Landscape representations have a long and rich history in art. With the development of the Land Art movement, at the beginning of the 1970s, landscape scenes radically changed paradigm. By becoming a medium, the landscape is no longer used by the artist as a subject in itself, but is physically experienced as part of the artistic practice. Through new contemporary representations of the analog and digital image, young European photographers nowadays raise awareness of the increasingly unbalanced relationship between man and nature in their work. Rethinking Landscape presents five stances of artists taking a new photographic look at landscape representation and offering new aesthetic approaches, varying between fiction, sublimation and distancing.
With Bruno Baltzer & Leonora Bisagno, Franco-Italian artists living in Luxembourg, the artistic research of the photographic act and landscape iconography is coupled with a historical-political confrontation of the image. The works of Inka & Niclas, Scandinavian artists (Finnish and Swedish) living in Stockholm, are closer to a paraphrase of romantic representations of landscape, than a political questioning. They play on the relationship between man and nature in a paradoxical context of sublimation and distancing from reality. For the Swiss artist Douglas Mandry, landscape, rather than being a representation as it is, becomes a reconstruction, a composition in layers, close to an archaeological and artistic approach, using a corpus of colored and reassembled images. The idea of the landscape that emanates from the black & white series Cercle, Square by Daniel Reuter, a Luxembourg artist living in Iceland, is marked by a conceptual process. Like visual reminiscences of certain installations by Land Art artists, these photographs seem to detach themselves from their initial subject, bringing into play a formalist visual language. The photographs series In the Motherland by Russian photographer Danila Tkachenko address the issue of the forced abandonment of rural villages during the collectivization in the communist era, between 1928 and 1937. By burning the symbolic remains that haunt these landscapes deep in the Soviet steppes, the artist creates a kind of nocturnal funeral ritual.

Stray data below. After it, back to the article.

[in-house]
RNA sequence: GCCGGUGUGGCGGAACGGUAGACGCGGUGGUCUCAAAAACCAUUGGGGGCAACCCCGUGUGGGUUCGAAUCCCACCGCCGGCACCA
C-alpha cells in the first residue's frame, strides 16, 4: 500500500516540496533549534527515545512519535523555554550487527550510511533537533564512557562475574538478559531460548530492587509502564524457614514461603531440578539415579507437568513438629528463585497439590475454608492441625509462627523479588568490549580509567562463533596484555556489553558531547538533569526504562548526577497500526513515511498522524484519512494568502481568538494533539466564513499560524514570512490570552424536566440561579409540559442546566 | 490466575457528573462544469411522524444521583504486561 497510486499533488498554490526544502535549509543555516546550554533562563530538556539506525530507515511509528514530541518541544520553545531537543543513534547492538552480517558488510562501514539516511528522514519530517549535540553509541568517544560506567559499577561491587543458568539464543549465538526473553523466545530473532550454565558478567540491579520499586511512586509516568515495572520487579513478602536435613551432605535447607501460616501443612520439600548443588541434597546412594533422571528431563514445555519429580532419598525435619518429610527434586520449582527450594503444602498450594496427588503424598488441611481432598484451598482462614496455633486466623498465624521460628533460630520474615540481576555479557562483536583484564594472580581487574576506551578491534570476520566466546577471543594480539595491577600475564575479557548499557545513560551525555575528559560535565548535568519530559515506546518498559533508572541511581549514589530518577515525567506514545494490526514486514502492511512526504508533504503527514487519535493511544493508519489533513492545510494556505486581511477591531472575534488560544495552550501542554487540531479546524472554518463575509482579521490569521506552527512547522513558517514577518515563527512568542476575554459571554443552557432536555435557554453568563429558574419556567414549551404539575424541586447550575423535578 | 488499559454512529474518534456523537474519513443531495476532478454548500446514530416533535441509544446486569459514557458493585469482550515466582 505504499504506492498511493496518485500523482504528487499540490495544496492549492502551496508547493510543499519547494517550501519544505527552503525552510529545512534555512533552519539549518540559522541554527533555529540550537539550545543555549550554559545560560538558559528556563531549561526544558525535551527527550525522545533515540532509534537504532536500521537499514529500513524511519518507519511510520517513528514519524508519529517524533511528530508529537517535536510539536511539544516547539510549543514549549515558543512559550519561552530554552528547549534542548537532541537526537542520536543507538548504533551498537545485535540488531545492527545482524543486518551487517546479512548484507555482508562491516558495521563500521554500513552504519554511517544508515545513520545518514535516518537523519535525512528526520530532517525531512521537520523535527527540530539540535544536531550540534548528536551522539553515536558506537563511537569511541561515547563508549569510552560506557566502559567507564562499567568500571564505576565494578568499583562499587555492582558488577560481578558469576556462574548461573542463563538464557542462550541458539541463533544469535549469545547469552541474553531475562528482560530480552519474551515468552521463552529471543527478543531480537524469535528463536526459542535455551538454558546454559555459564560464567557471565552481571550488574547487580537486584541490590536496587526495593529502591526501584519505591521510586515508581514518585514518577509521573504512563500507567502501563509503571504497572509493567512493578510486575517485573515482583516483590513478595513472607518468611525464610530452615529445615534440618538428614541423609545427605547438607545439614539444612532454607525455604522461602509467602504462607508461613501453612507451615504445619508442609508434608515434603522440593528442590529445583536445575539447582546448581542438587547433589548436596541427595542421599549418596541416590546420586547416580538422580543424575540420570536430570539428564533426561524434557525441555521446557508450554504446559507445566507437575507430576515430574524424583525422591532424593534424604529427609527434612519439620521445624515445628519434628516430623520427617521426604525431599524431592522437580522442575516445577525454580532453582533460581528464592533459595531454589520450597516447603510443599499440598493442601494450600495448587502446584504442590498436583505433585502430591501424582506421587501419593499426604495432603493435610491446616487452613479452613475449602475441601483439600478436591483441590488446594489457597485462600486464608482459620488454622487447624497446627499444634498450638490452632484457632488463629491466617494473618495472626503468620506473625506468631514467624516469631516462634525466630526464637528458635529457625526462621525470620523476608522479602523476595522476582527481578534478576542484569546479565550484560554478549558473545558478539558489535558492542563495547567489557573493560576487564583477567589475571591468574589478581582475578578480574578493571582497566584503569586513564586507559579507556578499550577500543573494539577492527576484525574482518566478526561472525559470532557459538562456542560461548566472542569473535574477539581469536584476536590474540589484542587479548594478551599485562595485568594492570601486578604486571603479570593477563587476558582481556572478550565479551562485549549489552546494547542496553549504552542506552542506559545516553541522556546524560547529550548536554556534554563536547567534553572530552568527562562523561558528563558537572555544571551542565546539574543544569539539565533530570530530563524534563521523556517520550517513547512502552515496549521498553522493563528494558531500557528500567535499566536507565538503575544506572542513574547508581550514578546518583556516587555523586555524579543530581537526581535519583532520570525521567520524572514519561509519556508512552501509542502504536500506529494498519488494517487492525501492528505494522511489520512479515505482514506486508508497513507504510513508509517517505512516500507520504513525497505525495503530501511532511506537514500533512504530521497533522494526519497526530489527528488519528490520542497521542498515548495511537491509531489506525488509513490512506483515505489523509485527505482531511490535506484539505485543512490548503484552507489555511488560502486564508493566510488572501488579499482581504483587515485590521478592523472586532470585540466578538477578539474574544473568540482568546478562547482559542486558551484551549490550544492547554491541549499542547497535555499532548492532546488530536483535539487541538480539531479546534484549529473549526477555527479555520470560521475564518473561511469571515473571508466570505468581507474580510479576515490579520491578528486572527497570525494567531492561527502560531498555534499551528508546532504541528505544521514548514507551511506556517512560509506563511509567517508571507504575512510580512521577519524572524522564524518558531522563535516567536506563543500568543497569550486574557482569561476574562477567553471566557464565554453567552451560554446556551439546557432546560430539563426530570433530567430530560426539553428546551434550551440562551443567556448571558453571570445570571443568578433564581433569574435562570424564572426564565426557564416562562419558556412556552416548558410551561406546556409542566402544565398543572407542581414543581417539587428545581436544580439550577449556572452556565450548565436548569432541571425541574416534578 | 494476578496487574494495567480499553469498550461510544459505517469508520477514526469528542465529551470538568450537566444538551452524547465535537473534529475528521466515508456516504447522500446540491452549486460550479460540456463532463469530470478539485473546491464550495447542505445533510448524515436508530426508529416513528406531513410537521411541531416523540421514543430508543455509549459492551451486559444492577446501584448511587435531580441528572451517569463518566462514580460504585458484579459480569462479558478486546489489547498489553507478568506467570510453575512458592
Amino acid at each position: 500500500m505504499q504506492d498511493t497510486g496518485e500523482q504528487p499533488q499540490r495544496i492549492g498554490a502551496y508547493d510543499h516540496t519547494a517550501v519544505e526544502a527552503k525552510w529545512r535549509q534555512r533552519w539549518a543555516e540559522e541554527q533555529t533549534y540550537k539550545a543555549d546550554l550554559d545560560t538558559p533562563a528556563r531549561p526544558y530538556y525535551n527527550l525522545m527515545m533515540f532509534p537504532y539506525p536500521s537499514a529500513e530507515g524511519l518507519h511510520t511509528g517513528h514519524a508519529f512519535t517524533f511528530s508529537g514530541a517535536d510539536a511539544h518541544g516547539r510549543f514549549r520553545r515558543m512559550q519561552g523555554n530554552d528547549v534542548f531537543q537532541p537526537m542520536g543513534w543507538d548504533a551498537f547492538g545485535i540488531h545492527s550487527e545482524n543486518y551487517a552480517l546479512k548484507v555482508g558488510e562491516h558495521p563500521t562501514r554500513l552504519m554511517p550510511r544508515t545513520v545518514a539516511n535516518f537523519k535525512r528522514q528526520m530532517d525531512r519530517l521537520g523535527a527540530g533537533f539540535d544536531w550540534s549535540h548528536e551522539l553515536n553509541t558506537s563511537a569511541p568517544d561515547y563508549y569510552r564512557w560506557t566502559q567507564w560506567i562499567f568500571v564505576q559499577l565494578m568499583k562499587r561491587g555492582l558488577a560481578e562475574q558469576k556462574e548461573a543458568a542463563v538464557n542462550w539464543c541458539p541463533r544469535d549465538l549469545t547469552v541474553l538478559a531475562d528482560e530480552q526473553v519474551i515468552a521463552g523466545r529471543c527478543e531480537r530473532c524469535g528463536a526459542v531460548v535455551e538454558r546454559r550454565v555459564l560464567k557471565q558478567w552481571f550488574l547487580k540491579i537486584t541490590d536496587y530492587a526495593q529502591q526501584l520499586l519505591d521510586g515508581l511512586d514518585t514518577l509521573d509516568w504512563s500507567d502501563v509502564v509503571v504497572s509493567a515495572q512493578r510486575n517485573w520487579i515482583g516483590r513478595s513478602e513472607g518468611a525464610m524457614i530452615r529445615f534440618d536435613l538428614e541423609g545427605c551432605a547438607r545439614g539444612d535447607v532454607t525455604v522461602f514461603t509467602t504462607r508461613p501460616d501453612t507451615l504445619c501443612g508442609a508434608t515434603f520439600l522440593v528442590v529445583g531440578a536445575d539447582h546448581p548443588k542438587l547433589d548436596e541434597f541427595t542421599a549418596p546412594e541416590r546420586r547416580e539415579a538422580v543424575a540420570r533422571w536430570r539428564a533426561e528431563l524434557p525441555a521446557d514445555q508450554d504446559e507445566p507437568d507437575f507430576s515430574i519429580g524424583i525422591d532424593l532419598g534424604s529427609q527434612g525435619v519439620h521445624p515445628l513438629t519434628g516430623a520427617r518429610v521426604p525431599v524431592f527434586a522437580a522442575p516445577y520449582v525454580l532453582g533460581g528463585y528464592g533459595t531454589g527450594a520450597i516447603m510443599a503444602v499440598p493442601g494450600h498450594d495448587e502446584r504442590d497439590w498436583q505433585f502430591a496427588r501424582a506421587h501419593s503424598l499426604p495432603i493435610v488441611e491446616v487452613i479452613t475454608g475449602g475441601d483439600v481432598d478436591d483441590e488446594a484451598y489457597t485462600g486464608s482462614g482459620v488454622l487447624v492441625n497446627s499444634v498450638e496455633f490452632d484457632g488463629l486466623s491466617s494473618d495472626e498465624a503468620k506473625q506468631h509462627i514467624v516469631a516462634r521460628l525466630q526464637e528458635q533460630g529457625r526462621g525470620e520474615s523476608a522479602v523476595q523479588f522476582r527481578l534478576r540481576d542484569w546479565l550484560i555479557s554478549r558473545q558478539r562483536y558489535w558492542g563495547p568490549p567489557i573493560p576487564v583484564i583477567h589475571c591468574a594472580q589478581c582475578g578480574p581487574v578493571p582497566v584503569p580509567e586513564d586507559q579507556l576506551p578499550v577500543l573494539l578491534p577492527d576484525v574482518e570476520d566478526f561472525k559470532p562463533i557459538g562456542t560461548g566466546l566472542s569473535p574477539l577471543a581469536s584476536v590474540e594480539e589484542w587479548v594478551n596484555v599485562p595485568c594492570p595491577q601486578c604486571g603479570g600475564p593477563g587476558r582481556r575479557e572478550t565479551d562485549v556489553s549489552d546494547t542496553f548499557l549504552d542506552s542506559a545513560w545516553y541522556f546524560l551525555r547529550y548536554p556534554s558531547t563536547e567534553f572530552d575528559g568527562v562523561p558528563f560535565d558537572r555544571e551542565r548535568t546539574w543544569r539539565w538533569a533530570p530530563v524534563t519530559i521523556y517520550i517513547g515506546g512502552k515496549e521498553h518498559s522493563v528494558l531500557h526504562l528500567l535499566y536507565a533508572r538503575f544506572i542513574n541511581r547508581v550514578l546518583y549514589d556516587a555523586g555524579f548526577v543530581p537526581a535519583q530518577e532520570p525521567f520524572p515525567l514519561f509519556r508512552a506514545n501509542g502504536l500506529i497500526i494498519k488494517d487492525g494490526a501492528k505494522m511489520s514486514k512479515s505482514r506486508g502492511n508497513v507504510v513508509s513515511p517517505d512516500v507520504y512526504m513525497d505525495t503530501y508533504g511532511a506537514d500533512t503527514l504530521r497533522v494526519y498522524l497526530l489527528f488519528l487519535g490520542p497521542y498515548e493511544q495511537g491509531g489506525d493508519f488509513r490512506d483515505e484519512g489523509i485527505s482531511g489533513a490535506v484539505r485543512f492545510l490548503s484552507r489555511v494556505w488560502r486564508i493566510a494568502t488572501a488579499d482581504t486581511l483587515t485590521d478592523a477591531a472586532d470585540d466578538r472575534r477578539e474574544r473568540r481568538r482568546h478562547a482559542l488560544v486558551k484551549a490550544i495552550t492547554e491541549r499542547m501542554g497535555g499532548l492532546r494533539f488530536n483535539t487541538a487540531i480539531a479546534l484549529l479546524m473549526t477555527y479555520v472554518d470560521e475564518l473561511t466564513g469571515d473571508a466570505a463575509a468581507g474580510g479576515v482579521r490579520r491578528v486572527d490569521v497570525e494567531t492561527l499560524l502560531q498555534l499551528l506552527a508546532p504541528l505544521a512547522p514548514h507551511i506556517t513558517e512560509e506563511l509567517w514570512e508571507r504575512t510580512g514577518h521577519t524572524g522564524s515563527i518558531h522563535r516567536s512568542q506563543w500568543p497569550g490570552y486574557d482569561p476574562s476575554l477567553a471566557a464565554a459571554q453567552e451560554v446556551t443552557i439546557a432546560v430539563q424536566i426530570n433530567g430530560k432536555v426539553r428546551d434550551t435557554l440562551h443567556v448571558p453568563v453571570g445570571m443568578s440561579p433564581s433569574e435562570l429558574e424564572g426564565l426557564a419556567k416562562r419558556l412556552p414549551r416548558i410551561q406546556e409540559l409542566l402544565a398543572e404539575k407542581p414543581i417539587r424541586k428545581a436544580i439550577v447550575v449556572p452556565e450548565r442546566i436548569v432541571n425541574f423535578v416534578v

Today, without giving real answers to environmental questions, the artists nevertheless participate in the awakening of an ecological consciousness through singular aesthetic bias.
Paul di Felice, co-curator
Rethinking Landscape – EMOP 2021
Artists : Bruno Baltzer/Leonora Bisagno (Luxbg.), Inka & Niclas (Fin/Suède), Douglas Mandry (Suisse), Daniel Reuter (Luxembourg/Islande), Danila Tkachenko (Russie)
Curators: Paul di Felice (for Café-Crème asbl), Ruud Priem (for MNHA)
Temporary exhibition from 7 May to 17 October 2021 at the MNHA
Musée national d'histoire et d'art Luxembourg